We all face problems and inconveniences every day of our lives. We get up late for work. We drop our favorite ice cream on the floor. We lose a parking spot to that the driver who just happened to appear at the exact same time we wanted that spot.
Most of us find ways to deal with that. But if you look hard enough, you will find one problem or one stressor that trumps them all. I call that big stressor your “lion”
Why do I call it a lion? It was used to be believed that a young boy (among some African tribes) had to kill a lion in order to be recognized as a man. A boy’s spent years practicing and preparing for that hunt.
While you and I gladly don’t have to encounter that kind of rite of passage, I believe that we all encounter something that is similar.
We all have one nagging problem that sticks with us no matter what. It could be lack of money, addictions, losing weight or finding love. We all have ONE problem that we feel is keeping us from happiness.
I’d like to offer some perspective on that “lion”.
Perspective on Failure
Rather than focus on why you can’t fix that ONE big problem in your life, I’d like to think about how that struggle against your biggest problem has shaped you. What knowledge have you gained as a result of that struggle?
When preparing to hunt a lion, it was crucial that one learn the appropropiate skills. You had to learn what a lion is, how to track it, and what to do when you find one.
Similarly, when you deal with a big problem over and over again, you learn things. When you attempt yet another diet to lose weight, you learn things. When you start a business, you learn things. Even if those things crash and burn, you learn something that you didn’t before.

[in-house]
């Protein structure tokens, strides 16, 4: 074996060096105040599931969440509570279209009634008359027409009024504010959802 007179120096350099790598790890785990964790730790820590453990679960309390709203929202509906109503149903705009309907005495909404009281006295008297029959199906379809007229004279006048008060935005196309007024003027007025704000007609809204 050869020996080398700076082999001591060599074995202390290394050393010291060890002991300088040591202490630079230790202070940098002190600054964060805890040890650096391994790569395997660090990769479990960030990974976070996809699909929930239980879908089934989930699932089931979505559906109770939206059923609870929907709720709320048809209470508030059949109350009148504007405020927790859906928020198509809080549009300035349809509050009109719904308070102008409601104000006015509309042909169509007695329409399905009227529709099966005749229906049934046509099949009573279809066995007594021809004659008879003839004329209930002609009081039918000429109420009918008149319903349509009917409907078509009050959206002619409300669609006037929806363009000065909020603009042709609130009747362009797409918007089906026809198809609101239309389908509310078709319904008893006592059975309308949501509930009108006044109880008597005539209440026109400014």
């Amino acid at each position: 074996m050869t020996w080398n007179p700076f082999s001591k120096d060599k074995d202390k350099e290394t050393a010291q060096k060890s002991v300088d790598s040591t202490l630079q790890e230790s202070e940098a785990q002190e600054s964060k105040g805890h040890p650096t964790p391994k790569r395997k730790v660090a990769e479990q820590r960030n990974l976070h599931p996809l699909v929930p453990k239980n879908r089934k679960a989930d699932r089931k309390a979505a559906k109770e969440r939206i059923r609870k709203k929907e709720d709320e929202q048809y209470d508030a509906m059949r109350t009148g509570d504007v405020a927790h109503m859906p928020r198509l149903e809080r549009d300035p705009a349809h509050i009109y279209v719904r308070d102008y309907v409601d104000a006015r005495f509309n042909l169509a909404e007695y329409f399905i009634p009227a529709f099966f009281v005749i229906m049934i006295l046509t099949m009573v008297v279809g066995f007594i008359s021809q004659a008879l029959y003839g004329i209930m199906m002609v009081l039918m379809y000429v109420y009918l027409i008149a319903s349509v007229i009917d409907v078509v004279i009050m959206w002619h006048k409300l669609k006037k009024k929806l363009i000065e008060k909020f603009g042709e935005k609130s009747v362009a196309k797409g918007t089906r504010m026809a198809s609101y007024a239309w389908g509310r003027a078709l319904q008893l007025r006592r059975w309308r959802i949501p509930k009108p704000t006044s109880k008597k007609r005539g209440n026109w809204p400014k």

Yet most of us are trained to see the mistakes, not the wisdom when we fail. We don’t look at the person we have become as a result of failure.
Imagine that you survived an encounter with a lion in real life. Now imagine that you encounter a lion again. In that second encounter, do you worry about your failure to get out of the lion’s way? No. You use whatever knowledge you got from the first encounter and get the heck out of there!
That is the same approach we need to have to our big failures in our lives. We need to look at what we have learned regardless of how we fail. Focusing too much on why we can’t seem to lose weight or why we can’t exercise or break that addiction only leads to a spiraling case of self-hate that takes us nowhere. If we look at what we learned (both the good and bad) in our failures, we can become stronger.
Taking A Proactive Approach to Failure
I invite you to take a few moments to write down the current problems you are facing right now that has ended in failure (your lion). Think about the ways you’ve tried to fix the problem. Think about the wisdom you gained. What things worked out? What things didn’t work out? Looking at it this way instead of focusing on the failure puts your brain in problem-solving mode, not “feeling sorry for yourself” mode. It’s OK to feel sorry for yourself, but if all of your energy is spent in that mode, you won’t learn anything.
Going back to the African tribe scenario, imagine if the boy who hunted a lion gets injured. If he focuses only on that injury from an earlier encounter with a lion, he will freeze. If he uses the knowledge gained from that earlier encounter, he has a better shot at survival..
In short, everyone on this planet has issues. We also all have ONE big issue that we just wish would be solved once and for all, but keeps reappearing in our lives. Instead of focusing on the negativity of that failure, we should focus on the person we are becoming because of that failure.
The boy who hunted the lion begins as a scared boy. He ends the journey as a wiser warrior.